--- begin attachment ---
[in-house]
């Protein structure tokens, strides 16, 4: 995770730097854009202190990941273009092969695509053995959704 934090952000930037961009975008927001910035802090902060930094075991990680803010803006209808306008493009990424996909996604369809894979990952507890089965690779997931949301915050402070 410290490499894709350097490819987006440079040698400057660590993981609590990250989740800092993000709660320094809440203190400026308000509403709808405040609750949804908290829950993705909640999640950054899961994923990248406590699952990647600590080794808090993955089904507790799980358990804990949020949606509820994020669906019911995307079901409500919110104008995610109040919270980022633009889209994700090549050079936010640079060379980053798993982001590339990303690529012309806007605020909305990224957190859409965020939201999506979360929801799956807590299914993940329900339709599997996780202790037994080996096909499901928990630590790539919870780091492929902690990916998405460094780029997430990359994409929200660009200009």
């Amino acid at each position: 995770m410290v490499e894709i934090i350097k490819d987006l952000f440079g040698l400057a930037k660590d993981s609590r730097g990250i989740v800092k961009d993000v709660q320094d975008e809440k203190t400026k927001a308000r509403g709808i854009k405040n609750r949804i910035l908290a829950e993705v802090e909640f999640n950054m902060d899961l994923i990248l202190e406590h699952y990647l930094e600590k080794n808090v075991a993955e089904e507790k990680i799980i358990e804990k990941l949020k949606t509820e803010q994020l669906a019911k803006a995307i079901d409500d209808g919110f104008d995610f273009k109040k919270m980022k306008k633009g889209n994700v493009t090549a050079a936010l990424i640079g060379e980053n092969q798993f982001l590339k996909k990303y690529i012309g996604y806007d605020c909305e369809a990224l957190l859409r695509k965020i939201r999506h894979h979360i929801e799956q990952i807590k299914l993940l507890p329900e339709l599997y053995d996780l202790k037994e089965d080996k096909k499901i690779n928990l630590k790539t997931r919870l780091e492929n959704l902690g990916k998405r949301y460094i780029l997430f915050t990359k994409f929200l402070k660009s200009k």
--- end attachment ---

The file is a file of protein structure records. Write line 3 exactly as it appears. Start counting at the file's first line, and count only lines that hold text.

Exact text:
């Amino acid at each position: 995770m410290v490499e894709i934090i350097k490819d987006l952000f440079g040698l400057a930037k660590d993981s609590r730097g990250i989740v800092k961009d993000v709660q320094d975008e809440k203190t400026k927001a308000r509403g709808i854009k405040n609750r949804i910035l908290a829950e993705v802090e909640f999640n950054m902060d899961l994923i990248l202190e406590h699952y990647l930094e600590k080794n808090v075991a993955e089904e507790k990680i799980i358990e804990k990941l949020k949606t509820e803010q994020l669906a019911k803006a995307i079901d409500d209808g919110f104008d995610f273009k109040k919270m980022k306008k633009g889209n994700v493009t090549a050079a936010l990424i640079g060379e980053n092969q798993f982001l590339k996909k990303y690529i012309g996604y806007d605020c909305e369809a990224l957190l859409r695509k965020i939201r999506h894979h979360i929801e799956q990952i807590k299914l993940l507890p329900e339709l599997y053995d996780l202790k037994e089965d080996k096909k499901i690779n928990l630590k790539t997931r919870l780091e492929n959704l902690g990916k998405r949301y460094i780029l997430f915050t990359k994409f929200l402070k660009s200009k």